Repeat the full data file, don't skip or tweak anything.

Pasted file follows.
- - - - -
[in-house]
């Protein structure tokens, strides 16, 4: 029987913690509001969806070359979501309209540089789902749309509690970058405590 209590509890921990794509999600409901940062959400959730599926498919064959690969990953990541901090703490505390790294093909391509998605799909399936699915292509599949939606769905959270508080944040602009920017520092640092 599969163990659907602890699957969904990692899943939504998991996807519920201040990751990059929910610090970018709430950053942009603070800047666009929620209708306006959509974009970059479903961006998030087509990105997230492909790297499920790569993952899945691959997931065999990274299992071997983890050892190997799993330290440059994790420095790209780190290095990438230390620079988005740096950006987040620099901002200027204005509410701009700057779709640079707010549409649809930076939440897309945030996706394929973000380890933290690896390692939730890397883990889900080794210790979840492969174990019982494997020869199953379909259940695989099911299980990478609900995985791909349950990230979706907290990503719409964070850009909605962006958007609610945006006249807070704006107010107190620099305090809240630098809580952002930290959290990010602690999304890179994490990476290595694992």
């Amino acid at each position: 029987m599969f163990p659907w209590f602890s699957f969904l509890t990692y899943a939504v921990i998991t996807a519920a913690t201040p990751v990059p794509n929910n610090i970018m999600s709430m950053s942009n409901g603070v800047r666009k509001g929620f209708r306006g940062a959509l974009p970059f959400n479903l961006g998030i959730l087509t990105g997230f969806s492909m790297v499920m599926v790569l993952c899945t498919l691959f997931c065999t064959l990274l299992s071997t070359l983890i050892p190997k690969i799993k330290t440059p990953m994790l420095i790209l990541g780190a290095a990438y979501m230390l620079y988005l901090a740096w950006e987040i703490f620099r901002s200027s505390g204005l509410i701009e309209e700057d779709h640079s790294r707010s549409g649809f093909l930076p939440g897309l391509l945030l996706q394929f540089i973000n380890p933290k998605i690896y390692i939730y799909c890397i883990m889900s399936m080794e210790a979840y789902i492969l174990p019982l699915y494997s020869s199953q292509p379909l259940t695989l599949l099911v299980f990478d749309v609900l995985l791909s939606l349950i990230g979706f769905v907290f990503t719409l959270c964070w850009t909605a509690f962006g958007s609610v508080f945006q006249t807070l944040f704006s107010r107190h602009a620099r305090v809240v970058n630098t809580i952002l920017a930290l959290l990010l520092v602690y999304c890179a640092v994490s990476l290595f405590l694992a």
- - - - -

[in-house]
């Protein structure tokens, strides 16, 4: 029987913690509001969806070359979501309209540089789902749309509690970058405590 209590509890921990794509999600409901940062959400959730599926498919064959690969990953990541901090703490505390790294093909391509998605799909399936699915292509599949939606769905959270508080944040602009920017520092640092 599969163990659907602890699957969904990692899943939504998991996807519920201040990751990059929910610090970018709430950053942009603070800047666009929620209708306006959509974009970059479903961006998030087509990105997230492909790297499920790569993952899945691959997931065999990274299992071997983890050892190997799993330290440059994790420095790209780190290095990438230390620079988005740096950006987040620099901002200027204005509410701009700057779709640079707010549409649809930076939440897309945030996706394929973000380890933290690896390692939730890397883990889900080794210790979840492969174990019982494997020869199953379909259940695989099911299980990478609900995985791909349950990230979706907290990503719409964070850009909605962006958007609610945006006249807070704006107010107190620099305090809240630098809580952002930290959290990010602690999304890179994490990476290595694992």
């Amino acid at each position: 029987m599969f163990p659907w209590f602890s699957f969904l509890t990692y899943a939504v921990i998991t996807a519920a913690t201040p990751v990059p794509n929910n610090i970018m999600s709430m950053s942009n409901g603070v800047r666009k509001g929620f209708r306006g940062a959509l974009p970059f959400n479903l961006g998030i959730l087509t990105g997230f969806s492909m790297v499920m599926v790569l993952c899945t498919l691959f997931c065999t064959l990274l299992s071997t070359l983890i050892p190997k690969i799993k330290t440059p990953m994790l420095i790209l990541g780190a290095a990438y979501m230390l620079y988005l901090a740096w950006e987040i703490f620099r901002s200027s505390g204005l509410i701009e309209e700057d779709h640079s790294r707010s549409g649809f093909l930076p939440g897309l391509l945030l996706q394929f540089i973000n380890p933290k998605i690896y390692i939730y799909c890397i883990m889900s399936m080794e210790a979840y789902i492969l174990p019982l699915y494997s020869s199953q292509p379909l259940t695989l599949l099911v299980f990478d749309v609900l995985l791909s939606l349950i990230g979706f769905v907290f990503t719409l959270c964070w850009t909605a509690f962006g958007s609610v508080f945006q006249t807070l944040f704006s107010r107190h602009a620099r305090v809240v970058n630098t809580i952002l920017a930290l959290l990010l520092v602690y999304c890179a640092v994490s990476l290595f405590l694992a």